Magnétostatika

Luncat ka: pituduh, sungsi

Magnetostatika nyaeta pangajaran ngeunaan medan magnet statik. Lamun dina elektrostatika mah muatan anu cicing henteu obah (stasioner) teh mangka dina magnetostatika mah arus listrik anu stasioner teh.

Panerapan

Magnet statik ngarupakeun kasus husus tina rumus Maxwell

Dimimitian tina rumus Maxwell, bisa dilakukeun panyaderhanaan saperti kieu:

• listrik statis ulah diperhitungkeun
• medan listrik ulah diperhitungkeun
• anggap medan magnet konstan ti waktu ka waktu
Ngaran Wangun Diferensial parsial wangun Integral
anggapan $\vec{D} = 0$ $\vec{D} = 0$
Hukum Gauss pikeun magnetisme: $\vec{\nabla} \cdot \vec{B} = 0$ $\oint_A \vec{B} \cdot \mathrm{d}\vec{A} = 0$
anggapan $\vec{E} = 0$ $\vec{E} = 0$
Hukum Ampère: $\vec{\nabla} \times \vec{H} = \vec{J}$ $\oint_S \vec{H} \cdot \mathrm{d}\vec{l} = I_{\mathrm{enc}}$
 Artikel ieu keur dikeureuyeuh, ditarjamahkeun tina basa Inggris. Bantosanna diantos kanggo narjamahkeun.

The quality of this approximation may be guessed by comparing the above equations with the full version of Maxwell's equations and considering the importance of the terms that have been removed. Of particular significance is the comparison of the $\vec{J}$ term against the $\frac{\partial \vec{D}} {\partial t}$ term. If the $\vec{J}$ term is substantially larger, then the smaller term may be ignored without significant loss of accuracy.

A common technique is to solve a series of magnetostatic problems at incremental time steps and then use these solutions to approximate the term $\frac{\partial \vec{B}} {\partial t}$. Plugging this result into Faraday's Law finds a value for $\vec{E}$ (which had previously been ignored). This method is not a true solution of Maxwell's equations but can provide a good approximation for slowly changing fields.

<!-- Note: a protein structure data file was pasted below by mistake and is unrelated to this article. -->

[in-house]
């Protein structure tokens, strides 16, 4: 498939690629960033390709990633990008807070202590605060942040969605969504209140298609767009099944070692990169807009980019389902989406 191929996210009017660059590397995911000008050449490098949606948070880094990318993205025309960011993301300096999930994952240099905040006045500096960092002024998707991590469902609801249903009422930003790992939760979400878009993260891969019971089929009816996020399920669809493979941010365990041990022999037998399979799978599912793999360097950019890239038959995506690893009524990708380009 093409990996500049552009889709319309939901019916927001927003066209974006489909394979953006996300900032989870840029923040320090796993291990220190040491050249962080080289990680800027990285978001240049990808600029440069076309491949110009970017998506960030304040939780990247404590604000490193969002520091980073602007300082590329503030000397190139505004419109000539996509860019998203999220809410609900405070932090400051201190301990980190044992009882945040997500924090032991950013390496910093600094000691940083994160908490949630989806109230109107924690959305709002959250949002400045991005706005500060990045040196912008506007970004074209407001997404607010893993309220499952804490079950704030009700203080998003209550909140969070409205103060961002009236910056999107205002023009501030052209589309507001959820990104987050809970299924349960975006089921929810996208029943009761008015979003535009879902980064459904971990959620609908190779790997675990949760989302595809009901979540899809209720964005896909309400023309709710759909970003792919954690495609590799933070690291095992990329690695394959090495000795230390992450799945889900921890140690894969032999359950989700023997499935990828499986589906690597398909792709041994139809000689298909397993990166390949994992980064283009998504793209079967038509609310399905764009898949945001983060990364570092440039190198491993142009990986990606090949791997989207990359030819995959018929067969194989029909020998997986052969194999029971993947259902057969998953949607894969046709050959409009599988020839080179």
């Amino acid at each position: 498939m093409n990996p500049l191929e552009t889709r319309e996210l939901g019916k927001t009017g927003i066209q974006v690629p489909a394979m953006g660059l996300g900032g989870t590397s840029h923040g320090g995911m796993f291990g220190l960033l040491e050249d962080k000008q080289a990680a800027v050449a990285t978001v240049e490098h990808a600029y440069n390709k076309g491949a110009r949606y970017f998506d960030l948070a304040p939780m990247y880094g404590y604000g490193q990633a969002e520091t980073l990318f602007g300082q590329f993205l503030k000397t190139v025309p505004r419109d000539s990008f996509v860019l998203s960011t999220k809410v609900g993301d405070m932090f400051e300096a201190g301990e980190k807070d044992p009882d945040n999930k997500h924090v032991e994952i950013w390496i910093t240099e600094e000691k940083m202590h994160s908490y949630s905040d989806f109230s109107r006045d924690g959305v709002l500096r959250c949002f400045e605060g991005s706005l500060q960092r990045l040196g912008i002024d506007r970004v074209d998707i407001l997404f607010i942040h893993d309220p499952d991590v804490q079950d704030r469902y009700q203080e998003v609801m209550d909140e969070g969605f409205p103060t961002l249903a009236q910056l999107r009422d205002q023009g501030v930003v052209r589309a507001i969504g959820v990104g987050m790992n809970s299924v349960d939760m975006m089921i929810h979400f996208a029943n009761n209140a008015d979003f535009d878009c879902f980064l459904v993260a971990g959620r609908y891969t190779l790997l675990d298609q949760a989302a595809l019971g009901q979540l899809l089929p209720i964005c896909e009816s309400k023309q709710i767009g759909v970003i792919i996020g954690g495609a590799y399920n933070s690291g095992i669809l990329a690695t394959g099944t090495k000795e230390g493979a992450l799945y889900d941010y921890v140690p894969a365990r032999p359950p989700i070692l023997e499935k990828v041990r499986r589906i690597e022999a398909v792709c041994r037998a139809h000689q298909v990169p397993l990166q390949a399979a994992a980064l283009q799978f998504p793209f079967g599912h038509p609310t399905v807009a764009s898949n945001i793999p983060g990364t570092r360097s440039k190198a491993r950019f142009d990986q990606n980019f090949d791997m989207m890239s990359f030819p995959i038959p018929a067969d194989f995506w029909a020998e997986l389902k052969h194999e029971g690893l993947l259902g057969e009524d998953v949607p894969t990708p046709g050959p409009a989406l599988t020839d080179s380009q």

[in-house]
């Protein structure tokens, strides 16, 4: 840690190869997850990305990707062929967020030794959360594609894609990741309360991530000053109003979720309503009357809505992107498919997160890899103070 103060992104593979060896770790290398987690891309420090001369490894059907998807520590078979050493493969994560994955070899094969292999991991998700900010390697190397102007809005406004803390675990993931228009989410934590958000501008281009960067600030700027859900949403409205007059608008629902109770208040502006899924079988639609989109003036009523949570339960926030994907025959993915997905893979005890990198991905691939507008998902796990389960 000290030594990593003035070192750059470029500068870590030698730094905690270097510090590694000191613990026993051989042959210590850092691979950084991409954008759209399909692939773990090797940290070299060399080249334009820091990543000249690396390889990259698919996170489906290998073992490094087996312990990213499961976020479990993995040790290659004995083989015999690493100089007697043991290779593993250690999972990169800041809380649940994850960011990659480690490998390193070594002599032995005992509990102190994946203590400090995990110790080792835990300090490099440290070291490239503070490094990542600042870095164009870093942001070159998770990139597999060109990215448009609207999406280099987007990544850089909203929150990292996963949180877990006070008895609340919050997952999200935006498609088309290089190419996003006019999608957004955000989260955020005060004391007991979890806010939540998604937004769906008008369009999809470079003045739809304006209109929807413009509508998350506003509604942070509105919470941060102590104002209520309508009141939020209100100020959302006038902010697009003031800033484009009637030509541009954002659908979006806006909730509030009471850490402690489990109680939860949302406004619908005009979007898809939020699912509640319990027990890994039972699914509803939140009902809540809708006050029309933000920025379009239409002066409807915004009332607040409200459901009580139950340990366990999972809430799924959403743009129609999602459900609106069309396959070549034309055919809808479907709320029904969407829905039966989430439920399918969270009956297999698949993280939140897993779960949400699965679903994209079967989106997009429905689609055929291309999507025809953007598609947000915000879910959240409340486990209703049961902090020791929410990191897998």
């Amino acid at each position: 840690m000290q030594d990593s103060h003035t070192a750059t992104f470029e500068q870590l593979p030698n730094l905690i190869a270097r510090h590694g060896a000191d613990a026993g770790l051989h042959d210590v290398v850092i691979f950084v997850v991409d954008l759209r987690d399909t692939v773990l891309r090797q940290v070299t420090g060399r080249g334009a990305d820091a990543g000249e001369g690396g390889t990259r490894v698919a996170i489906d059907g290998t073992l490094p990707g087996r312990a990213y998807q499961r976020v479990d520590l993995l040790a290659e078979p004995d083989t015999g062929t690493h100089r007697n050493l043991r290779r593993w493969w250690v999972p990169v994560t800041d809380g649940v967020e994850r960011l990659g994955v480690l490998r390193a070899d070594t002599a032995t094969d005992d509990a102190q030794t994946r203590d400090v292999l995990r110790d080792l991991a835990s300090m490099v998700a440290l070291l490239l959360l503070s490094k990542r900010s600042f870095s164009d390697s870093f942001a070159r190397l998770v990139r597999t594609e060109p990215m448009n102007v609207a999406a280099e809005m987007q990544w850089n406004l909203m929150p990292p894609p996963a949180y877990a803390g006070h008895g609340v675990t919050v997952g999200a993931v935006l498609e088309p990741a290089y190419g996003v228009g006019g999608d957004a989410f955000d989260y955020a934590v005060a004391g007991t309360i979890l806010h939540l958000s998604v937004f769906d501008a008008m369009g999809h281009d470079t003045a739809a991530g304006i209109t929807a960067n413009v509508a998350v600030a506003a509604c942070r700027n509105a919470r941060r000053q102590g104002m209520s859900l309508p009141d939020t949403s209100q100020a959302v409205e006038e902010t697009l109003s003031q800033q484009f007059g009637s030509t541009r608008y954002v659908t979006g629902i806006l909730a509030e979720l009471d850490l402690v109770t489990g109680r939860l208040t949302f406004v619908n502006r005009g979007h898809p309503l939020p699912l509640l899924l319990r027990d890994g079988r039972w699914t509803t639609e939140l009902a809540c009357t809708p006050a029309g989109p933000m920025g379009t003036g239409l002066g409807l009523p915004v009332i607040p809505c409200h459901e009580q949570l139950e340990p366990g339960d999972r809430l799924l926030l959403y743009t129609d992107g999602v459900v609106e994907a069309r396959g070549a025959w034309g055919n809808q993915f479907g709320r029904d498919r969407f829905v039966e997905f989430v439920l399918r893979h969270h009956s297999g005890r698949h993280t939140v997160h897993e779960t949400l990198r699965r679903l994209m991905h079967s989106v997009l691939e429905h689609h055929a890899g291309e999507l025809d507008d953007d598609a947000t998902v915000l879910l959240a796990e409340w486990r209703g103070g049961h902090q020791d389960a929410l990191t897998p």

Solving magnetostatic problems

If all currents in a system are known (i.e. if a complete description of $\vec{J}$ is available) then the magnetic field can be determined from the currents by the Biot-Savart equation:

$\vec{B}= \frac{\mu_{0}}{4\pi} \int{\frac{\mathrm{d}\vec{I} \times \hat{r}}{r^2}}$

This technique works well for problems where the medium is a vacuum or air or some similar material with a relative permeability of 1. This includes Air core inductors and Air core transformers. One advantage of this technique is that a complex coil geometry can be integrated in sections, or for a very difficult geometry numerical integration may be used. Since this equation is primarily used to solve linear problems, the complete answer will be a sum of the integral of each component section.

One pitfall in the use of the Biot-Savart equation is that it does not implicitly enforce Gauss's law for magnetism so it is possible to come up with an answer that includes magnetic monopoles. This will occur if some section of the current path has not been included in the integral (implying that electrons are being continuously created in one place and destroyed in another).

Using Biot-Savart in the presence of Ferromagnetic, Ferrimagnetic or Paramagnetic materials is difficult because the external current induces a surface current in the magnetic material which in turn must be included in the integral. The value of the surface current depends on the magnetic field which was what you were trying to calculate in the first place. For these problems, using Ampère's law (usually in integral form) is a better choice. For problems where the dominant magnetic material is a highly permeable magnetic core with relatively small air gaps, a magnetic circuit approach is useful. When the air gaps are large in comparison to the magnetic circuit length, fringing becomes significant and usually requires a finite element calculation. The finite element calculation uses a modified form of the magnetostatic equations above in order to calculate magnetic potential. The value of $\vec{B}$ can be found from the magnetic potential.